Richard Ben Cramer's magazine articles have appeared in Rolling Stone and Esquire, and have been anthologized in Best American Essays. He is a recipient of the Puliter Prize for his work for the Philadelphia Inquirer. He died in 2013.
``Who are these guys? What are they like?'' Cramer, a Pulitzer Prize-winning journalist and Esquire contributing editor, answers these questions at length in this compulsively readable look at six presidential contenders in 1988: two Republicans (Dole, Bush) and four Democrats (Hart, Biden, Gephardt, Dukakis). He follows each candidate as he makes his way through the primaries, fine-tuning his stand on issues, struggling to retain his individuality while being hounded by rapacious journalists, worked over by his handlers and browbeaten by his image wizards. Cramer's use of interior monologue is brilliant, especially his portrait of Dukakis as a humorless know-it-all and Bush as a compulsive nice guy. Based on more than a thousand interviews and remarkable cooperation from the candidates, the narrative is rich in its accounts of each candidate's family background, marriage, political career and personal ordeals. Delicious quotes and anecdotes abound, such as Bush's ``I deny that I have ever given my opinion to anybody about anything.'' First serial to Esquire; BOMC featured selection. (July)
"Quite possibly the finest book on presidential politics ever written, combining meticulous reporting and compelling, at times soaringly lyrical, prose." -- Cleveland Plain Dealer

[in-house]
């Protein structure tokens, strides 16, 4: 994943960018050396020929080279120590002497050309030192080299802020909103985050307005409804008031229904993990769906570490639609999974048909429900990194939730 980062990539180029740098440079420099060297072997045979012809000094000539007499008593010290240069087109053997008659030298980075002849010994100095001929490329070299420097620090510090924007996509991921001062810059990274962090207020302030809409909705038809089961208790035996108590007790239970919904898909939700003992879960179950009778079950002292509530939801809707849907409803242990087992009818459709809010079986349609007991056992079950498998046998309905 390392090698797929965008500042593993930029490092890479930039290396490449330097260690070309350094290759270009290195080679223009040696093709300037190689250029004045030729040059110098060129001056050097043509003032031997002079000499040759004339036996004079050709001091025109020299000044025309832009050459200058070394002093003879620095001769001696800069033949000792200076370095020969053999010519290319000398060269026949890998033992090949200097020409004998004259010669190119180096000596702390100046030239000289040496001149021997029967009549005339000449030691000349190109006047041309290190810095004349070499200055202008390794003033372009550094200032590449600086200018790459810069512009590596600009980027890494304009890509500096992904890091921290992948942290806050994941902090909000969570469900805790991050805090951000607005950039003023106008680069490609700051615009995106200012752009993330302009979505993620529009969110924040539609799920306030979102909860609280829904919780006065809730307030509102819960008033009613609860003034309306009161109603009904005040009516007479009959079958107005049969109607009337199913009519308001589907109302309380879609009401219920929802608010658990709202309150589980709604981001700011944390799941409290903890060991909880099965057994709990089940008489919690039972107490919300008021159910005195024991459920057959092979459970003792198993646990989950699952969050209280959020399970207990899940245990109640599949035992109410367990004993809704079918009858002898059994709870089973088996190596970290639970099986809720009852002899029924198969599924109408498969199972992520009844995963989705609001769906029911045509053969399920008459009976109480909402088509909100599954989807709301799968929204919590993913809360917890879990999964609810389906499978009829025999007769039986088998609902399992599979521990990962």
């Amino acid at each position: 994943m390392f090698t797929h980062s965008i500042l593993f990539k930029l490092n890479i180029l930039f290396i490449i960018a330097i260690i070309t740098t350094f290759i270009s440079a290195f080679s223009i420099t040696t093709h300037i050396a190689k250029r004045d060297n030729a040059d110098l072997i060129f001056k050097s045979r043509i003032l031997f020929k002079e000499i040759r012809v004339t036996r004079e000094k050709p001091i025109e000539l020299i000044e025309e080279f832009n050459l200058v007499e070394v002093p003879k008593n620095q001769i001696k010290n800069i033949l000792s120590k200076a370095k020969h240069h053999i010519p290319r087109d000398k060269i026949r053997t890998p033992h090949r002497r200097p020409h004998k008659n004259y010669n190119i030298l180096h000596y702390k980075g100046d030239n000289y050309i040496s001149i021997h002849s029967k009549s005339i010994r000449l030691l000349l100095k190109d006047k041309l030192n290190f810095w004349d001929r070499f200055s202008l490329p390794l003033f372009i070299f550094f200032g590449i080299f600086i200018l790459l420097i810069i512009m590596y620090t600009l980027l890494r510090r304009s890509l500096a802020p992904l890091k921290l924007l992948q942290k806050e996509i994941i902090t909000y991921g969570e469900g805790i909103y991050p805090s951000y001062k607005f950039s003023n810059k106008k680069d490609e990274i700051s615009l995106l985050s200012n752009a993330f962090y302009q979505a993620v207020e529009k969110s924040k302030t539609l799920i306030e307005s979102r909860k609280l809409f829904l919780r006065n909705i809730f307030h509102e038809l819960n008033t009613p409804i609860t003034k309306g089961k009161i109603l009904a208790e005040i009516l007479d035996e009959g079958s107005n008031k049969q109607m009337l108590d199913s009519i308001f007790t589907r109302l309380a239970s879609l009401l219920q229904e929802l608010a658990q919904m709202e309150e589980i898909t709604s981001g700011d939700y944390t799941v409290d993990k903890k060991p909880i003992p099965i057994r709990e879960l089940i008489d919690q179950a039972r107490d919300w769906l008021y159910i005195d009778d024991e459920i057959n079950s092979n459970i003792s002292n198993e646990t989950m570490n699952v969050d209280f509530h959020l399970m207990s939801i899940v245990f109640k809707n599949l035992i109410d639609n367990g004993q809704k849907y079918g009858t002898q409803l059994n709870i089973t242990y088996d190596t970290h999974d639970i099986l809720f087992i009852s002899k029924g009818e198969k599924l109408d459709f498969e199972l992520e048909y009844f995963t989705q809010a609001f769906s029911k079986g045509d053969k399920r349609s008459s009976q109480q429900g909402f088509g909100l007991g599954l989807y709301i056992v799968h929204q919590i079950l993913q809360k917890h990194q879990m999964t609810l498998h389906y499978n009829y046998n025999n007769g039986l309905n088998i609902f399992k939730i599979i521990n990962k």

"The ultimate insider's book on presidential politics...an unparalleled source book on the 1988 candidates." -- San Francisco Chronicle
Defying political logic, Cramer has written a non sequitur that succeeds. In the midst of the 1992 campaign, why write such an exhaustive scorecard of the presidential candidates of 1988? By delving into the lives of these men--George Bush, Robert Dole, Gary Hart, Richard Gephardt, Joseph Biden, and Michael Dukakis--Cramer allows the reader to experience palpably what it feels like to run for president in 1992. The extended biographical sketches are among the finest of the current genre, surpassing his choppier but still satisfying transitional sections on the campaign itself. Dole's recovery from having his arm nearly blown off in World War II is a triumph as powerfully retold as Ron Kovic's story in Born on the Fourth of July (McGraw, 1976). This extended metaphor of surviving and prospering on the mean streets of American politics is recommended for public libraries and emphatically so for large collections. BOMC featured selection; previewed in Prepub Alert, LJ 1/92, and ``On the Campaign Book Trail,'' LJ 3/15/92, p. 110-112.-- Karl Helicher, Upper Merion Twp. Lib., King of Prussia, Pa.